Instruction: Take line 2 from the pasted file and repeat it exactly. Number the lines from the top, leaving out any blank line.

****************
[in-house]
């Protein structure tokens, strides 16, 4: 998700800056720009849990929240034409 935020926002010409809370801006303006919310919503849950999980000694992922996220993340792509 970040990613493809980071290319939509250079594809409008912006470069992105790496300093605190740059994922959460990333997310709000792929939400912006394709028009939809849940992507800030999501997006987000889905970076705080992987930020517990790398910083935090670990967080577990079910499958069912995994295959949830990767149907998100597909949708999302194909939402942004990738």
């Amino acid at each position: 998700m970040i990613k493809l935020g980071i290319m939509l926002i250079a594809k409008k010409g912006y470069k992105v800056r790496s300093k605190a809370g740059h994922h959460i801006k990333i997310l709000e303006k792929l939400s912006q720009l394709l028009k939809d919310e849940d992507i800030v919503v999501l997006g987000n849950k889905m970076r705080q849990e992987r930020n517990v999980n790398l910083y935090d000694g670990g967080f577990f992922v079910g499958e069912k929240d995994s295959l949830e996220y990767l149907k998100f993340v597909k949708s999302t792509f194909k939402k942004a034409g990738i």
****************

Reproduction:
């Protein structure tokens, strides 16, 4: 998700800056720009849990929240034409 935020926002010409809370801006303006919310919503849950999980000694992922996220993340792509 970040990613493809980071290319939509250079594809409008912006470069992105790496300093605190740059994922959460990333997310709000792929939400912006394709028009939809849940992507800030999501997006987000889905970076705080992987930020517990790398910083935090670990967080577990079910499958069912995994295959949830990767149907998100597909949708999302194909939402942004990738």